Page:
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United States v. Stephens

United States Court of Appeals for the Fifth Circuit
779 F.2d 232 (1985)


The United States government (plaintiff) charged Columbus Schalah Stephens, Jr. (defendant) with making false statements on his application for a federal loan. At trial, the judge admitted government charts as evidence. The charts summarized hundreds of complex trial exhibits and grouped them into categories. The judge instructed the jury to consider the charts solely as summaries and not as real evidence of the alleged crime. The jury convicted Stephens. On appeal to the United States Court of Appeals for the Fifth Circuit, Stephens argued the charts were inadmissible because: (1) they were pedagogical devices and not summaries under Federal Rule of Evidence 1006, (2) the categories contained in the charts were impermissibly argumentative, and (3) Rule 1006 allows the use of summaries only if exhibits are impossible to examine in the courtroom.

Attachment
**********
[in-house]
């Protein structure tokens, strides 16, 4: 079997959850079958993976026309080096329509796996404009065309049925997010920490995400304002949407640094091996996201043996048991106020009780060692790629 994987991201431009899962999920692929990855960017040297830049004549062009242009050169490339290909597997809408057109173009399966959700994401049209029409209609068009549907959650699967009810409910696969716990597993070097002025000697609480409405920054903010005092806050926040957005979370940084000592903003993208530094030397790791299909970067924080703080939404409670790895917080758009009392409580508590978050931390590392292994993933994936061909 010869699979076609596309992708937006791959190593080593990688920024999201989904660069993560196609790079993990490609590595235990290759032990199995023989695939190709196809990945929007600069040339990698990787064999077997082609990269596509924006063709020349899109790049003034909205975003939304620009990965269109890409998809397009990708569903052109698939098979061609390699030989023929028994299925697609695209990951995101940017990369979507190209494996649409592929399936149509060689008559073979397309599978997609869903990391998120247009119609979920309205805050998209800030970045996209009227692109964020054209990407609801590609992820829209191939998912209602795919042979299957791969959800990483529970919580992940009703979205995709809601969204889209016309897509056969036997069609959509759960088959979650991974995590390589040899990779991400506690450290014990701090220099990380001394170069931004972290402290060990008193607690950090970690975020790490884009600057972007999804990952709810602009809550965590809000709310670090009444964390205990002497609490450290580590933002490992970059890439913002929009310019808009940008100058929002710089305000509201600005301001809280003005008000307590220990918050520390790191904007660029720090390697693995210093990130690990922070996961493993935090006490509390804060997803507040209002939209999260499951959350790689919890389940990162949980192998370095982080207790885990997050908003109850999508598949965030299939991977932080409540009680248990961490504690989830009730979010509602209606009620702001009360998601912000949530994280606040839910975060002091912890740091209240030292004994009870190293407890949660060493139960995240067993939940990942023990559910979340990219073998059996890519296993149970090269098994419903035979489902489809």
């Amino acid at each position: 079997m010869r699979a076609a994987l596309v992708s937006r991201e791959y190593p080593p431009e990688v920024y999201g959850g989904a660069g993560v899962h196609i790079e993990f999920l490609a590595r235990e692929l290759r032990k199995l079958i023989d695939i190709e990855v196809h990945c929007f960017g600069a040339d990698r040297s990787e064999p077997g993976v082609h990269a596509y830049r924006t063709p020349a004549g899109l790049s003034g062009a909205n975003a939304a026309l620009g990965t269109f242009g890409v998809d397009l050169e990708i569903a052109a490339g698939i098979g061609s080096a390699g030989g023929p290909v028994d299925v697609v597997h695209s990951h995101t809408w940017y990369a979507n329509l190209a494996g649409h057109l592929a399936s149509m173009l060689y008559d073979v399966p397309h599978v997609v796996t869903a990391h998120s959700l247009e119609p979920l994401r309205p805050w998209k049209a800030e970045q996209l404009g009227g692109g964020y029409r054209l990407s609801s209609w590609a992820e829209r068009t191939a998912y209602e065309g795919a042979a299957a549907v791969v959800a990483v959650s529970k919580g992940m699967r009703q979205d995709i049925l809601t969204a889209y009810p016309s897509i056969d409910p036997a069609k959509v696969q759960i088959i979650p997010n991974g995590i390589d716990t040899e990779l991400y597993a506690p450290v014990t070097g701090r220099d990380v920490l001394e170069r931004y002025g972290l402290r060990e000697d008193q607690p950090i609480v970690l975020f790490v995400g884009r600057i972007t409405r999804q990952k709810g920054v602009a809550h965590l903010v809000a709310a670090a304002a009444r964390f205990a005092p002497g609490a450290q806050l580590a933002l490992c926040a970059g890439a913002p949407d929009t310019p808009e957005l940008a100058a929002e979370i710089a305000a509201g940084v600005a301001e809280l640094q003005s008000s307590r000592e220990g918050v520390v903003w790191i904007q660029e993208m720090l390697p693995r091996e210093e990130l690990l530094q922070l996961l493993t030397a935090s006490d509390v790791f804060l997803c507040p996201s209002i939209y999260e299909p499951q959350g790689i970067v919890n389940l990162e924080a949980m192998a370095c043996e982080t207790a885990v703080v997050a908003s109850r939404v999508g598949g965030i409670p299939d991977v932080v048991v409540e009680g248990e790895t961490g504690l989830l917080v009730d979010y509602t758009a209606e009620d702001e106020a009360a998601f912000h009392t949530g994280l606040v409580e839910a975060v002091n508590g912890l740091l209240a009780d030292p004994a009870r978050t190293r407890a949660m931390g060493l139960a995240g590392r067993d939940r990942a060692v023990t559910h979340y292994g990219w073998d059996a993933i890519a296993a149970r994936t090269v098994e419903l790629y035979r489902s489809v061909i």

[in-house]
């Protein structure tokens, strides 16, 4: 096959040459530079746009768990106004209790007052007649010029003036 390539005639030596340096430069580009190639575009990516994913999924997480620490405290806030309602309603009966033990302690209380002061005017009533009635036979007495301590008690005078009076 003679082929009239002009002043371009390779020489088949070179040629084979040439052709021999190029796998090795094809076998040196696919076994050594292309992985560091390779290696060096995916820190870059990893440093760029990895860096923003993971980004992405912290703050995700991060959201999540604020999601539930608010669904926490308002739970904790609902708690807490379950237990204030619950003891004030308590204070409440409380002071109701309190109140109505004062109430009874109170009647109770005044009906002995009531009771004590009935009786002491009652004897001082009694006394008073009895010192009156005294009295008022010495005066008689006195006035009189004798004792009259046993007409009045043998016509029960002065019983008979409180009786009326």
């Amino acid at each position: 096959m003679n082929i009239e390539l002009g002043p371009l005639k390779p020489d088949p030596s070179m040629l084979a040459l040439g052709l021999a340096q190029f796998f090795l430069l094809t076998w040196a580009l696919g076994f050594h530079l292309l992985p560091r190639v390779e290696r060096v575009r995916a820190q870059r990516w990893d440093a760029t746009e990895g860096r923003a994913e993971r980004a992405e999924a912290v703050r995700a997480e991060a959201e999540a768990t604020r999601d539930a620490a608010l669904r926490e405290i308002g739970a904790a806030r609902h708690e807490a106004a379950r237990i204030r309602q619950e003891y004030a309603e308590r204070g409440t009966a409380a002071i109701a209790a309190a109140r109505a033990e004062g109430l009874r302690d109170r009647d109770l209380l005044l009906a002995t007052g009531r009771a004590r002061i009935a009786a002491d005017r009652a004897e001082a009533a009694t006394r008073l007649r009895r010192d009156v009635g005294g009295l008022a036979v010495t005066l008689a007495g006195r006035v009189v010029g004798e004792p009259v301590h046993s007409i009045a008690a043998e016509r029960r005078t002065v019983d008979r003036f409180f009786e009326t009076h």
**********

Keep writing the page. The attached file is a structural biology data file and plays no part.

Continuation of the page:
Rule of Law


Holding and Reasoning (Williams, J.)

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